Gap-analysis and annotated reference library for supporting macroinvertebrate metabarcoding in Atlantic Iberia

Bárbara R. Leite, Pedro E. Vieira, Marcos A. L. Teixeira, Jorge Lobo-Arteaga, Claudia Hollatz, Luisa M. S. Borges, Sofia Duarte, J. S. Troncoso, Filipa O. Costa

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30 Citations (Scopus)
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DNA metabarcoding provides a rapid and effective identification tool of macroinvertebrate species. The accuracy of species-level assignment, and consequent taxonomic coverage, relies on comprehensive DNA barcode reference libraries, which, due to incompleteness, are currently a recognized limitation for metabarcoding applications. In this study, we assembled a comprehensive reference library of DNA barcodes for Atlantic Iberia marine macroinvertebrate species, assessed gaps in species coverage and examined data ambiguities. Initially, an Iberian species checklist for the three dominant groups of marine macroinvertebrates was compiled, comprising 2827 species (926 Annelida, 638 Crustacea and 1263 Mollusca). A total of 18162 DNA sequences of the cytochrome c oxidase subunit I barcode region (COI-5P) matching the species checklist were compiled in a BOLD dataset, where taxonomic discordances were evaluated and cases of deep intraspecific divergence flagged. Gap-analysis showed that 63% of the Iberian macroinvertebrate species still lack a DNA barcode. Coverage gaps varied considerably across taxonomic groups with Mollusca displaying the highest sequence representation in the dataset (427 species, 49% of the total number of sequences), and Crustacea the highest species coverage with 338 species barcoded (53% of the checklist). In contrast, Polychaeta displayed the lower levels of completion (288 species, 16% of the total number of sequences). In total, 1545 Barcode Index Numbers (BINs) were assigned to 1053 barcoded species, of which 66% were taxonomically concordant, 26% displayed multiple BINs and 8% were discordant. Overall, results show that there is still a large portion of marine invertebrate taxa in this region of Europe pending barcode coverage, even considering only the dominant groups. However, the most notable finding was the relevant proportion of species flagged for significant intraspecific divergence and possible hidden diversity. The annotated reference library and gap-analysis here provided can therefore contribute to prioritize marine macroinvertebrate taxa for future research efforts and barcode coverage.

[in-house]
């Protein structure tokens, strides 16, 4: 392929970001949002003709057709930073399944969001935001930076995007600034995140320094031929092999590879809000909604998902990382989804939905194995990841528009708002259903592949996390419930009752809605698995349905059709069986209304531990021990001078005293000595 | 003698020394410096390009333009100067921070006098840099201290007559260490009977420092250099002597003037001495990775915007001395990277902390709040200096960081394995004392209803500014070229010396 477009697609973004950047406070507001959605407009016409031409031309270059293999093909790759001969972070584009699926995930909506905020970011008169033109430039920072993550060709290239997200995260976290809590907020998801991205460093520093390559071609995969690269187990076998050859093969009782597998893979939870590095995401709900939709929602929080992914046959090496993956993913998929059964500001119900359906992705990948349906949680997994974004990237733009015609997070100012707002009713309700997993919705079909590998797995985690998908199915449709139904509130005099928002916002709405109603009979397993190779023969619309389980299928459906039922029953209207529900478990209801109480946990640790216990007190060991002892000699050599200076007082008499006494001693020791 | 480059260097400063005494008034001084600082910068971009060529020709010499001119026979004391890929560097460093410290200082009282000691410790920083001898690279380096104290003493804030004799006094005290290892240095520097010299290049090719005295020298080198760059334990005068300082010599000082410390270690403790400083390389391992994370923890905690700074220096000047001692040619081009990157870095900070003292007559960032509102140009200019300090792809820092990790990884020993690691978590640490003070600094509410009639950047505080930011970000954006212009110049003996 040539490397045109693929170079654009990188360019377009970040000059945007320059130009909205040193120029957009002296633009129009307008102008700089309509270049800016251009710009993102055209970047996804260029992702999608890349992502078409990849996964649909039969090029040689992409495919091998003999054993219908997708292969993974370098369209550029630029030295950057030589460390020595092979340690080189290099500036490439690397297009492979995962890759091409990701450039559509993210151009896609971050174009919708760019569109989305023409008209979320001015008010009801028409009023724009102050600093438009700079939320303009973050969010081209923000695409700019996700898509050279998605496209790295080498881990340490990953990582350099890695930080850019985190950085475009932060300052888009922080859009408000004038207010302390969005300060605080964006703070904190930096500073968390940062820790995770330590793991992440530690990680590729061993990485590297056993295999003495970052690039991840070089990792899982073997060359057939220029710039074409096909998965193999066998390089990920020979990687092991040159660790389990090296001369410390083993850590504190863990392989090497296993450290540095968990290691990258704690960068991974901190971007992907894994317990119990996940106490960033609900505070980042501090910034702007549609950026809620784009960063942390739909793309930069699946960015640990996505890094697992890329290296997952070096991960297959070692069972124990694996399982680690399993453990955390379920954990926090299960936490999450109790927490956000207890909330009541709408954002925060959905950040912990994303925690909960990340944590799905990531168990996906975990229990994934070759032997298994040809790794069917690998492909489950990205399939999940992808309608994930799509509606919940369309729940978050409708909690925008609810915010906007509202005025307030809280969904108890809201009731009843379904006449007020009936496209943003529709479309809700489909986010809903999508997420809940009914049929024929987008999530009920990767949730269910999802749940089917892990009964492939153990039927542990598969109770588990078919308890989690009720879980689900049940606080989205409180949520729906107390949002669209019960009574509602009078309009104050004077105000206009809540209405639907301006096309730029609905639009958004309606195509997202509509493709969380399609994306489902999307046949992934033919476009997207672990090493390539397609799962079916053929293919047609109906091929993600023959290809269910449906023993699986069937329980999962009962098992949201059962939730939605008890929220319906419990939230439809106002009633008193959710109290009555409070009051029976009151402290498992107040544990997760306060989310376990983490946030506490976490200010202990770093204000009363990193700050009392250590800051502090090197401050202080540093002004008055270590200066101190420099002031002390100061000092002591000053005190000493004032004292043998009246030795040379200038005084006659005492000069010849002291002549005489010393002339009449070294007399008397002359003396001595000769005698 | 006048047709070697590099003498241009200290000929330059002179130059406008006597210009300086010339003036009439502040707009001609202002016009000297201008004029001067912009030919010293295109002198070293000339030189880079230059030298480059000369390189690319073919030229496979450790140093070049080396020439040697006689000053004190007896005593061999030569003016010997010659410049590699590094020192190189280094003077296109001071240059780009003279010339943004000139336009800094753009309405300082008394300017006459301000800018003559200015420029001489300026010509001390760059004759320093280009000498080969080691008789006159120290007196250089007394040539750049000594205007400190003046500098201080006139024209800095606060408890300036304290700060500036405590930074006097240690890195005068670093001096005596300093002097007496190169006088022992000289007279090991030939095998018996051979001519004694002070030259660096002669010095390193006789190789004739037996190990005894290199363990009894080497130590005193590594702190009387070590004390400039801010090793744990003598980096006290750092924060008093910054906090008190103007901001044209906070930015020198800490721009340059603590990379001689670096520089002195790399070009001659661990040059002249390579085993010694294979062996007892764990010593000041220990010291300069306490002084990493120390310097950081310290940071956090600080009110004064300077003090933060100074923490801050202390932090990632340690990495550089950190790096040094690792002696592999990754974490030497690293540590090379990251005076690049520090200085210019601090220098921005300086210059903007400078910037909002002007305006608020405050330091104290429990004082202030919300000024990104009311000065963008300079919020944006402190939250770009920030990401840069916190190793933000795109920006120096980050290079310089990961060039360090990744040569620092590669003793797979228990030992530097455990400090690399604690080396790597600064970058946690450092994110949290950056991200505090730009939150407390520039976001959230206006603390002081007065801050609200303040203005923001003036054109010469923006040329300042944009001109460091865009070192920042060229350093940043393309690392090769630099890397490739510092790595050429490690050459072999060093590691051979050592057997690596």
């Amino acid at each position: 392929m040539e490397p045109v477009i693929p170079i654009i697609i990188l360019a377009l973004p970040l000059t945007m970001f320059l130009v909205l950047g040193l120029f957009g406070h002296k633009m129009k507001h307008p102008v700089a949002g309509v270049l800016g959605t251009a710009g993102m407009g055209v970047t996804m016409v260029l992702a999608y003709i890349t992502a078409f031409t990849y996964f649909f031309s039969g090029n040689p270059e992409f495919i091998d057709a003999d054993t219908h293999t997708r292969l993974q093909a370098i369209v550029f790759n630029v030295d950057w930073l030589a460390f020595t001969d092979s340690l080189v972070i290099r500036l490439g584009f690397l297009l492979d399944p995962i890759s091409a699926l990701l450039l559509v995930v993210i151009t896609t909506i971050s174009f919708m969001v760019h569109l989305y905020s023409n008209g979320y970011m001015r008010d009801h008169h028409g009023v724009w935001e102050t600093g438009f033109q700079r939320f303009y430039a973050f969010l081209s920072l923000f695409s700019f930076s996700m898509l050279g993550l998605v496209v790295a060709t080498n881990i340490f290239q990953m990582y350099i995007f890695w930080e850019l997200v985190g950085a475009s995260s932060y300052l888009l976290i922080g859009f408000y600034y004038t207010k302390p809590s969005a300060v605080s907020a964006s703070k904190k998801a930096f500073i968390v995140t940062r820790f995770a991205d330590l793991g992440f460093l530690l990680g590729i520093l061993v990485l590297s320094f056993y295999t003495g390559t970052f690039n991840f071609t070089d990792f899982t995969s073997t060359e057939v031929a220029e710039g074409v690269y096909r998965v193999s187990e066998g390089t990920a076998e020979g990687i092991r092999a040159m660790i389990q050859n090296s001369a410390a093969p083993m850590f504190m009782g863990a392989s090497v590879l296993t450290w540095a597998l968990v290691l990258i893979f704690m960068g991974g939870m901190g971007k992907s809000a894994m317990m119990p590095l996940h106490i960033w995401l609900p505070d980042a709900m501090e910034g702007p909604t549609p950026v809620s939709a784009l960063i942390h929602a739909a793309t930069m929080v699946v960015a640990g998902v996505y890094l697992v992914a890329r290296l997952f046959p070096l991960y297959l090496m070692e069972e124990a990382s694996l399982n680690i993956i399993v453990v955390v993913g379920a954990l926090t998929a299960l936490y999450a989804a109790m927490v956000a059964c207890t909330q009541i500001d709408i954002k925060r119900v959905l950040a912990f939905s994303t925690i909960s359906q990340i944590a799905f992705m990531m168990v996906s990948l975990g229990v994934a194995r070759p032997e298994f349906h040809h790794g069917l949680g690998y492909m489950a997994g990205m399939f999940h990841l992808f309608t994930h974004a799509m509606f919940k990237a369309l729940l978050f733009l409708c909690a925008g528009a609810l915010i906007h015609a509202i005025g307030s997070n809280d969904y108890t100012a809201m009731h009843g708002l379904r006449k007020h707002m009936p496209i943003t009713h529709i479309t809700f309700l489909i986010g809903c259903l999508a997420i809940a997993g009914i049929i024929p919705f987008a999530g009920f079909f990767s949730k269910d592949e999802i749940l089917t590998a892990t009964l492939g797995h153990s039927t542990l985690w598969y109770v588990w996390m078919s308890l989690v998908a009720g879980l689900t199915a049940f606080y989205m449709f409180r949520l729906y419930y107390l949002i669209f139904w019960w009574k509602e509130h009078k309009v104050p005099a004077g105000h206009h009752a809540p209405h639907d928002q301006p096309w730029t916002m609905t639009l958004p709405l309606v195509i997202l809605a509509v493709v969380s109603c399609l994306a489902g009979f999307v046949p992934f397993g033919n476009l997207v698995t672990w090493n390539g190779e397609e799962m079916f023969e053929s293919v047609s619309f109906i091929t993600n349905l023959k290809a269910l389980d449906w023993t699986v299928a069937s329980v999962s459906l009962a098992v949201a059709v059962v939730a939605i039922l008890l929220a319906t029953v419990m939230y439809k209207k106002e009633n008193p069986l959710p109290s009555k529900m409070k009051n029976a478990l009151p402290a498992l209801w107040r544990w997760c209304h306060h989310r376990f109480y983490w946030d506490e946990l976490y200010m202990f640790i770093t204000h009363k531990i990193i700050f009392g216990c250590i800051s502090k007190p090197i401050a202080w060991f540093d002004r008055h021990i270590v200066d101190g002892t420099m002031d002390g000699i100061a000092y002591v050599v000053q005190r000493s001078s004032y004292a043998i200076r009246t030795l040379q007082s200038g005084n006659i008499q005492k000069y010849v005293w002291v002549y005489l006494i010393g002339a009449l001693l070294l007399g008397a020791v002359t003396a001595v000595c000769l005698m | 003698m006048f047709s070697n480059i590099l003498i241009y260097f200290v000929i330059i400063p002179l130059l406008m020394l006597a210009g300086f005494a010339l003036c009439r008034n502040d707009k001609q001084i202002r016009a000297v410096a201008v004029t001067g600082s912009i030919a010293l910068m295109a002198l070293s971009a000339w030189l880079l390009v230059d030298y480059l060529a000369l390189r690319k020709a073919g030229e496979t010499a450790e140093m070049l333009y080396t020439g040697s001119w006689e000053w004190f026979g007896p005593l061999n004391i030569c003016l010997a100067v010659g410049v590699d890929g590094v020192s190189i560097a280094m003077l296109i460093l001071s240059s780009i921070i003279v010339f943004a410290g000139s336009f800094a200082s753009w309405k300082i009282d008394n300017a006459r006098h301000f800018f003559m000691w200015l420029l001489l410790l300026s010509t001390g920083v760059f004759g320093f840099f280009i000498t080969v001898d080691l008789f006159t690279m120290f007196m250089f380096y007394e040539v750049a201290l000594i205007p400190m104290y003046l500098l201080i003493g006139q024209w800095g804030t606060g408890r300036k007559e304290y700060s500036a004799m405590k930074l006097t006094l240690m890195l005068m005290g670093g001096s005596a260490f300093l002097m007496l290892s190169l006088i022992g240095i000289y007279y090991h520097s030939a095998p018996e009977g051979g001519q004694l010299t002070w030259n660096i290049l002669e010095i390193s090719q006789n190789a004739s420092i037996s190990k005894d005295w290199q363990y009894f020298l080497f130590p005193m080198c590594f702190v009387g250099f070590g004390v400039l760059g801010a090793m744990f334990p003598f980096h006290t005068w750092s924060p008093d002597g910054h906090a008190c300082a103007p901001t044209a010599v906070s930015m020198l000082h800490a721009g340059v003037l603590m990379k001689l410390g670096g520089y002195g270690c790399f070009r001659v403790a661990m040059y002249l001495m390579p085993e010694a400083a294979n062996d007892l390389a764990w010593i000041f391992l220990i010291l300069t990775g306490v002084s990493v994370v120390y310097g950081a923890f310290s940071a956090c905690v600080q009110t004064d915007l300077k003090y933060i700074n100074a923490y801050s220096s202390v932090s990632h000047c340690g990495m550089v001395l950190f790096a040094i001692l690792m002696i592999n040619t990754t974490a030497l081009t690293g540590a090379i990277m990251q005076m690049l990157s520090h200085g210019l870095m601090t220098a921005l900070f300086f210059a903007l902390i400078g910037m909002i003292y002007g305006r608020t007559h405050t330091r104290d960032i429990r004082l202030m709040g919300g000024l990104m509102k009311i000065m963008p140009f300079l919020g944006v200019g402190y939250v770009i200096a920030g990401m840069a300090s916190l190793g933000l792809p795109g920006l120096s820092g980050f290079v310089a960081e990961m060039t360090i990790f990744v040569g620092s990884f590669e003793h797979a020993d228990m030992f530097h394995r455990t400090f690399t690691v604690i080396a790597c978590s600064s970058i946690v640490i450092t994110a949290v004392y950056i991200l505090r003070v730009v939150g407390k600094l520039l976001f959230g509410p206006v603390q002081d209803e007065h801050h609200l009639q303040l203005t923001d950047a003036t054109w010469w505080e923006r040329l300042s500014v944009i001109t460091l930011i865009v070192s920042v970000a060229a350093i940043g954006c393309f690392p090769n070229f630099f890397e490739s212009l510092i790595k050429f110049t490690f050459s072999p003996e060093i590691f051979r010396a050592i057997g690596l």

Original languageEnglish
Article number101307
JournalRegional Studies in Marine Science
Publication statusPublished - Apr 2020


  • Atlantic iberia
  • Cytochrome c oxidase subunit I
  • DNA barcoding
  • Macroinvertebrates
  • Reference library


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